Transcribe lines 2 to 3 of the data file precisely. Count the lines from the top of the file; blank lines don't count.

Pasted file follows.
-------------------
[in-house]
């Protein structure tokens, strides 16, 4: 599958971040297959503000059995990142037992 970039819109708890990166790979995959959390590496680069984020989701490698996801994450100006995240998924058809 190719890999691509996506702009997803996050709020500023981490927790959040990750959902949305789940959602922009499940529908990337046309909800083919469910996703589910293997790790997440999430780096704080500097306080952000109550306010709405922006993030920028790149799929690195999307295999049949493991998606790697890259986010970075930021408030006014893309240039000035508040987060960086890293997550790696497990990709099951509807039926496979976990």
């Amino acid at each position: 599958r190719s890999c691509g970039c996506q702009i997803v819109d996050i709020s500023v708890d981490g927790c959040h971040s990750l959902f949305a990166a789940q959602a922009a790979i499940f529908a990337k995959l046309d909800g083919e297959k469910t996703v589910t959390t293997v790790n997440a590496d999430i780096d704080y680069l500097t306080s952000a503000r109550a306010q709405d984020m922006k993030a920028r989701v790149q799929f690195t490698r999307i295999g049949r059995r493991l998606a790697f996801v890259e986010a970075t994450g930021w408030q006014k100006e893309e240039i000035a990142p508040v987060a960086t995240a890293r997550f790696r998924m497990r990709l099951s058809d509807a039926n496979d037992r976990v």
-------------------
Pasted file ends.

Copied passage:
């Protein structure tokens, strides 16, 4: 599958971040297959503000059995990142037992 970039819109708890990166790979995959959390590496680069984020989701490698996801994450100006995240998924058809 190719890999691509996506702009997803996050709020500023981490927790959040990750959902949305789940959602922009499940529908990337046309909800083919469910996703589910293997790790997440999430780096704080500097306080952000109550306010709405922006993030920028790149799929690195999307295999049949493991998606790697890259986010970075930021408030006014893309240039000035508040987060960086890293997550790696497990990709099951509807039926496979976990």
């Amino acid at each position: 599958r190719s890999c691509g970039c996506q702009i997803v819109d996050i709020s500023v708890d981490g927790c959040h971040s990750l959902f949305a990166a789940q959602a922009a790979i499940f529908a990337k995959l046309d909800g083919e297959k469910t996703v589910t959390t293997v790790n997440a590496d999430i780096d704080y680069l500097t306080s952000a503000r109550a306010q709405d984020m922006k993030a920028r989701v790149q799929f690195t490698r999307i295999g049949r059995r493991l998606a790697f996801v890259e986010a970075t994450g930021w408030q006014k100006e893309e240039i000035a990142p508040v987060a960086t995240a890293r997550f790696r998924m497990r990709l099951s058809d509807a039926n496979d037992r976990v």